Tesla has been spotted stockpiling some brand-new Model Y SUVs in the parking lot of its factory ahead of the start of deliveries next month.
In March of last year, Tesla unveiled the Model Y, an all-electric crossover based on the Model 3, with up to 300 miles of range.
At the time, the automaker guided deliveries to start in the fall of 2020 for the higher-end versions of the vehicle.
Tesla has made progress faster than anticipated, and they surprised many when confirming during their earnings results last month that they already started the production ramp at the Fremont, California, factory:
Model Y production ramp started in January 2020, ahead of schedule.
The automaker confirmed that the first deliveries would happen in March — just a year after unveiling the electric SUV.
However, it wasn’t clear why Tesla started production in January but didn’t plan to start deliveries until March.
Now some inventory of Model Y vehicles has been spotted outside Tesla’s Fremont factory (pictures via Noe Arribas on Facebook):
The pictures show a few dozen Model Y SUVs that appear to be coming straight out of the factory.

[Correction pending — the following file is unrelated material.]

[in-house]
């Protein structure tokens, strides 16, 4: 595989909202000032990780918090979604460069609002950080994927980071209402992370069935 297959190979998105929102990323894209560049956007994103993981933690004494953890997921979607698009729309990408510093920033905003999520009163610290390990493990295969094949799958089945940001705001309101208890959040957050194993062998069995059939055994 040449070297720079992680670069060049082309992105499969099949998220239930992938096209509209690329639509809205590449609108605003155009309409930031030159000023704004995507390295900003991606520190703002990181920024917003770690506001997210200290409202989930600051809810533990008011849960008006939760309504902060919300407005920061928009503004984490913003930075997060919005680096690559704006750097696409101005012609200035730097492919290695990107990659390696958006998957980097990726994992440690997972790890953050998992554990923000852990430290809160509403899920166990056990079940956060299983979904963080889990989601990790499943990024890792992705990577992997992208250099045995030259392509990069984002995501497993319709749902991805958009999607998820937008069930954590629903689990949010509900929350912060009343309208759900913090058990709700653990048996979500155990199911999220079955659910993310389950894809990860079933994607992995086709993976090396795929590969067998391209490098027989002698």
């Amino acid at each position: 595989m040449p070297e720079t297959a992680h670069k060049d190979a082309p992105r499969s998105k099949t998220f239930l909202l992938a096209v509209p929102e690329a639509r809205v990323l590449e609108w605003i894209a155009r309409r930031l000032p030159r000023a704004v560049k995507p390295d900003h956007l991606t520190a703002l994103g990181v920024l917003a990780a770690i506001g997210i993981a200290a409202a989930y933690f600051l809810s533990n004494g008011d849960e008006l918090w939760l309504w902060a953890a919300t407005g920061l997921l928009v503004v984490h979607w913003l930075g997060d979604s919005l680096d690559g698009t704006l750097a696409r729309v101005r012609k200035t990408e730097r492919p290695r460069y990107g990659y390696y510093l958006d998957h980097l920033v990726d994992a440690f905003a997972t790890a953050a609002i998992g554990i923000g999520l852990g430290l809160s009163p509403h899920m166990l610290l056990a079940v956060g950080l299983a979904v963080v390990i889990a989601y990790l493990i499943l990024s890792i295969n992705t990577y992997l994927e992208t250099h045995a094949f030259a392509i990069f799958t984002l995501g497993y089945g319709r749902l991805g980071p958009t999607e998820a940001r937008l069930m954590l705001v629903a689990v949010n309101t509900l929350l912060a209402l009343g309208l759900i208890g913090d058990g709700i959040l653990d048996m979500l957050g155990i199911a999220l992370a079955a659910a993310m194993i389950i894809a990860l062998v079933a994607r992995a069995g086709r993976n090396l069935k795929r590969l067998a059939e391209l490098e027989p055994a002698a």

They are sitting in a parking lot just south of the Fremont factory:
Tesla has often used this parking lot with a loading area to send vehicles out on trucks to other locations.
As we reported earlier this week, Tesla started confirming Model Y deliveries to customers in the US.
The automaker has given some customers deliveries windows between March 15 and 30, indicating that deliveries will start during the second half of next month.
Last month, we reported that Tesla Model Y Performance got its CARB certification, confirming the updated range of 315 miles on a single charge.
We have seen several other automakers have significant delays between the start of production and the start of deliveries. A good example is Volkswagen with the VW ID.3.
But when it comes to Tesla, deliveries of a new vehicle generally directly follow the start of production as the automaker dislikes sitting on inventory for too long.
It’s why it was surprising to see Tesla confirm deliveries for the second half of March after announcing that production started in January.
Now, it’s interesting to see some inventory build-up at the factory ahead of the start of deliveries. At the very least, it confirms that Tesla actually started production.
What do you think is the reason for the delay between production and deliveries? Tesla doing additional testing on the production vehicles? Let us know what you think in the comment section below.
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